Allen has always maintained that his own analysis has enabled him to be more creative, not less, which is kind of interesting, and maybe says something about the type of relationship he had with his analyst, a view that was confirmed yesterday at the ICA, who hosted a viewing of Allen’s film, Deconstructing Harry, followed by a Q&A panel in association with The Institute of Psychoanalysis.
To some extent, Allen’s prolific productivity – a film a year, speaks for itself. Either way, I don’t think it’s cut and dried. Working issues through in analysis does give you a deeper and clearer meaning, sometimes even a changed perspective, and occasionally, a revelation. At it’s best for me, analysis did just that.
But at some point, doesn’t the artist have to step out from behind the shadows of the analysis, and put pen to paper, rather than pouring it all out on the couch or, does the couch enable you to generate more ideas for the page, the canvas?
Allen’s body of work seems to suggest that it’s a mixture of the two, and that his deconstruction of ideas is working just fine!
A friend of my husband’s invited us to hear a band called The Plastic People of the Universe. Heard of them? No, I hadn’t either. But they were the Stones of the ’60s in what was then the Czechoslovak Socialist Republic. Dissidents at heart and in their music, they came to London to perform a set at the South Bank. Tom Stoppard’s 2006 play Rock ‘n Roll was inspired by them. I was a bit sceptical about the music to start with, not being a huge fan of The Velvet Underground, which was a major influence on the band, BUT, what inspired me, was the pure poetry of the music!
I was particularly captivated by Vratislav Brabenec, the Saxophinist who has below shoulder length grey hair, and John Lennon style glasses, and a quiet soulful style. There was something wizard-like about his physicality – I wouldn’t have been surprised had he disappeared off into a grotto, or said, ‘hold on a sec while I just magic in a bit of faerie dust’.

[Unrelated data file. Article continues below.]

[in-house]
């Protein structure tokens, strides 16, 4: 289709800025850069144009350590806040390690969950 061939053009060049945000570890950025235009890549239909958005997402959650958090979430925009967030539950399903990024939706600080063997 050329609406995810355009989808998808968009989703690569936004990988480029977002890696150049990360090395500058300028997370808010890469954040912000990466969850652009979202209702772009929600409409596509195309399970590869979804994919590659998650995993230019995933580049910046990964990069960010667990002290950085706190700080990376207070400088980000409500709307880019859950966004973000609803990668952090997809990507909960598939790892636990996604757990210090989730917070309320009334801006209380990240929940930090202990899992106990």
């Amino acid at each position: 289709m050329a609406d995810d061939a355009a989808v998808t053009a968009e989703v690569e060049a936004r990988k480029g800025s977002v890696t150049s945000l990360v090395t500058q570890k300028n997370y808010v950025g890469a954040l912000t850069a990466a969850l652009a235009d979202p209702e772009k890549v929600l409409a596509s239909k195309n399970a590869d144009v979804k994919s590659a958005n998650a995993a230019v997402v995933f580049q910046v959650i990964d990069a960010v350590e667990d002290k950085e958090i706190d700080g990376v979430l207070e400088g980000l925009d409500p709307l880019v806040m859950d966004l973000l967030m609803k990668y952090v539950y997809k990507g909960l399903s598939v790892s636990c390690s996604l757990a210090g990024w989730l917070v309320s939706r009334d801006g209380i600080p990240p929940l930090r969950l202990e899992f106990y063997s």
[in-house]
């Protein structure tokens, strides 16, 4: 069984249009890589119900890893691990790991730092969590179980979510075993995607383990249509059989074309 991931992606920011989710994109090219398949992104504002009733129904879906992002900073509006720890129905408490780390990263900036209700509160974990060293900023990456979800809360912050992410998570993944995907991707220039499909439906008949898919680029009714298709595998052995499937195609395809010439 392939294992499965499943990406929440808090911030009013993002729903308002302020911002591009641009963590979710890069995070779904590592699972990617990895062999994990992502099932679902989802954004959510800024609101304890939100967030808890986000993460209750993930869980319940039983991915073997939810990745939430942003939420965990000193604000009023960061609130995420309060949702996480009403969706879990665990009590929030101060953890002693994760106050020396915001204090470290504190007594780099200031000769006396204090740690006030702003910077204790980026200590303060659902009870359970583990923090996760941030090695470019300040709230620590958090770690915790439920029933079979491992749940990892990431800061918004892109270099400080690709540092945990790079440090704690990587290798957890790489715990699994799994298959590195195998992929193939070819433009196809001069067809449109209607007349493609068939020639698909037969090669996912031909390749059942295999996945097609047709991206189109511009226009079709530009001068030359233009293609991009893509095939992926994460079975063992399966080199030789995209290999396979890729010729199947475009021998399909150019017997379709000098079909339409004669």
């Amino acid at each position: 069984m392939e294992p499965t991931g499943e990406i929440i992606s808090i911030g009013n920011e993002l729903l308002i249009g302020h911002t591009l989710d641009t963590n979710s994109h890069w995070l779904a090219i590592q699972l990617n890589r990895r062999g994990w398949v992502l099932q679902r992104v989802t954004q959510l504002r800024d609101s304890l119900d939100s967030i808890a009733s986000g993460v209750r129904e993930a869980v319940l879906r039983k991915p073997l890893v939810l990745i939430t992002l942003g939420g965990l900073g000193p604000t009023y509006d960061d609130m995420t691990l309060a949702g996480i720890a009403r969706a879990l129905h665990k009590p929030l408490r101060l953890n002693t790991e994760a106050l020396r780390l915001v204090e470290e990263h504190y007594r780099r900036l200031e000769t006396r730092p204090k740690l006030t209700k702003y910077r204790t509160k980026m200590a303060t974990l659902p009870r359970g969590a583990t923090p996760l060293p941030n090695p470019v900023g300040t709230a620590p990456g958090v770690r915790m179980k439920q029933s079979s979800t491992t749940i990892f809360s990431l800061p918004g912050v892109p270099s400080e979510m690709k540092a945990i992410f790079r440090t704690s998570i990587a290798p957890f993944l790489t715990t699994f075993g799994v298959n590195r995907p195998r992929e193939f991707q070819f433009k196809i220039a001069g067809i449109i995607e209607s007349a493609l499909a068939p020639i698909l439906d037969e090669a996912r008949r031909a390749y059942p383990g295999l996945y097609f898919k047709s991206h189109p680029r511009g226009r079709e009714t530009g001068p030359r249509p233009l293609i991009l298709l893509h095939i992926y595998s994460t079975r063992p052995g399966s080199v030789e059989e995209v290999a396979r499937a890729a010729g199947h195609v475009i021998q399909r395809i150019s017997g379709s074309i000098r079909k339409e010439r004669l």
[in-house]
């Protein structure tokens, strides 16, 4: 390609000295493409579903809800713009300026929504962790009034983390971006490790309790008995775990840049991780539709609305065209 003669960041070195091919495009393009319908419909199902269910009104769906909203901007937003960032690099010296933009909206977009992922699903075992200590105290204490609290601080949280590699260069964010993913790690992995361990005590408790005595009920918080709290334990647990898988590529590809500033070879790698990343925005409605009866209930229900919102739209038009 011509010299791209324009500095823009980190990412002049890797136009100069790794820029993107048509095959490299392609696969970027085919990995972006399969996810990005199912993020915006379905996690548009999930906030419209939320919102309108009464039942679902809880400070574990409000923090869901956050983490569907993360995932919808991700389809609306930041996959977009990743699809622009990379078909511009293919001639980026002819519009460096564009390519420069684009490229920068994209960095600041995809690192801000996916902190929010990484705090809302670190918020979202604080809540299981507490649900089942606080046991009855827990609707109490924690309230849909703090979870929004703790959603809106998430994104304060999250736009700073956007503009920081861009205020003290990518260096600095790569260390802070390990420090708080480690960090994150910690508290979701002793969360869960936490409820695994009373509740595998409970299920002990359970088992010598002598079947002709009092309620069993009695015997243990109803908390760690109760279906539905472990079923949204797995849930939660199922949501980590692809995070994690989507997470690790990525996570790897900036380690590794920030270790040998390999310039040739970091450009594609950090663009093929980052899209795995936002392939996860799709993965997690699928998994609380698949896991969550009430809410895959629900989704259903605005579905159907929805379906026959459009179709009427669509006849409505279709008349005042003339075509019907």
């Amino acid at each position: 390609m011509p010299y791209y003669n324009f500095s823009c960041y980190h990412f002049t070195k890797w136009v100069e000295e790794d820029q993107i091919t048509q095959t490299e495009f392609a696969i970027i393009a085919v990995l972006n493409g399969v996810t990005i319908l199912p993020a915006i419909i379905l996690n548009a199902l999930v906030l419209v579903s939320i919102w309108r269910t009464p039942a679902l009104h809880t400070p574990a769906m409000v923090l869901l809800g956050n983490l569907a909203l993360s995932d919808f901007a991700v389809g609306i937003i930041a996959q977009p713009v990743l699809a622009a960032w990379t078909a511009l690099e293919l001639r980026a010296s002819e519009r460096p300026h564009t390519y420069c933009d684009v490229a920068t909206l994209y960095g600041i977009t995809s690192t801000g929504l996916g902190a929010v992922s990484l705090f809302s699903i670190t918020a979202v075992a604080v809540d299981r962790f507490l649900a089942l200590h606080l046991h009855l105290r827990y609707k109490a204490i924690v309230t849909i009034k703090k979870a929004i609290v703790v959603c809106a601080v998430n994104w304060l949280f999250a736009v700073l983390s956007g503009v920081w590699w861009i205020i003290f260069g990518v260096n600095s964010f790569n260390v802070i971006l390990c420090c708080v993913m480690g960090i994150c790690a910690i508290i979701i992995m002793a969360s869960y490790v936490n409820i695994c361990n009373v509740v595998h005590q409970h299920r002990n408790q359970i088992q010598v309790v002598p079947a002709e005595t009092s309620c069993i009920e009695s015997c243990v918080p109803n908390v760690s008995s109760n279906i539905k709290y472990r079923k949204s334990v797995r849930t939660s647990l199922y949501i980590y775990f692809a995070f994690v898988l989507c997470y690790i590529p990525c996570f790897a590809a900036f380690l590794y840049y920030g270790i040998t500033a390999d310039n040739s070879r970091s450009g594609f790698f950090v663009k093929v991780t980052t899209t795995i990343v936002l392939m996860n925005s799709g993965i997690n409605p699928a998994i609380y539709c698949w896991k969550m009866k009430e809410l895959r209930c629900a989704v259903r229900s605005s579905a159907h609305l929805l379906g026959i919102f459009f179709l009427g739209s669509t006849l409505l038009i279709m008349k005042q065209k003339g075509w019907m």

So the following day when my husband gave me a copy of his book, The Center of the World is Everywhere, I opened it in awe. Here was a collection of stories written for children, a collection of stories that Vratislav told his daughter as a child.
Vratislav has shared his life with all sorts of animals – from intelligent horses and dogs to birds of all kinds. A musician, gardener, forester, farmer and poet. He doesn’t even underestimate chickens – as a child, he trained chickens to fly onto a stick as soon as he held it out. He loved to talk about animals with his daughter, Nikola, when she was small, and he has written these stories down for other children to enjoy. In his life, he says he has encountered two miracles: women and pine trees! What a man.
The book is stunningly illustrated by Matej Forman, son of the filmaker Milos Forman.
The stories introduce children to the wonders of living with animals and the lessons they impart to us:
“Woodpecker (I haven’t laughed like that in a long time)
Courtship, bait and spells
gold-plated charms, hocus pocus
knocks on your soul’s door
where a fire burns
from a spark
hidden deep inside
over a wandering root …”
Sadly only 100 copies of this book have been printed in English by Meander Publishing House. This is crying out to be picked up by a Publisher who has an eye on using social media to promote it ….
Contact me if you are interested.
She had me at India.
Not Italy, although Italy was OK, but I was too distracted by her pasta eating …
But in India her journey deepens and so does her writing. Maybe she planned it this way, or maybe it was happy coincidence. Nothing, I have learned recently, about this book’s arrival, was coincidental.
Writing like this:
“If we truly knew all the answers in advance as to the meaning of life and the nature of God and the destiny of our souls, our belief would not be a leap of faith and it would not be a courageous act of humanity; it would just be … a prudent insurance policy.
I’m not interested in the insurance industry. I’m tired of being a skeptic, I’m irritated by spiritual prudence and I feel bored and parched by empirical debate. I don’t want to hear it anymore. I couldn’t care less about evidence and proof and assurances. I just want God. I want God inside me. I want God to play in my bloodstream the way sunlight amuses itself on water.”
Yeah, she had me at India.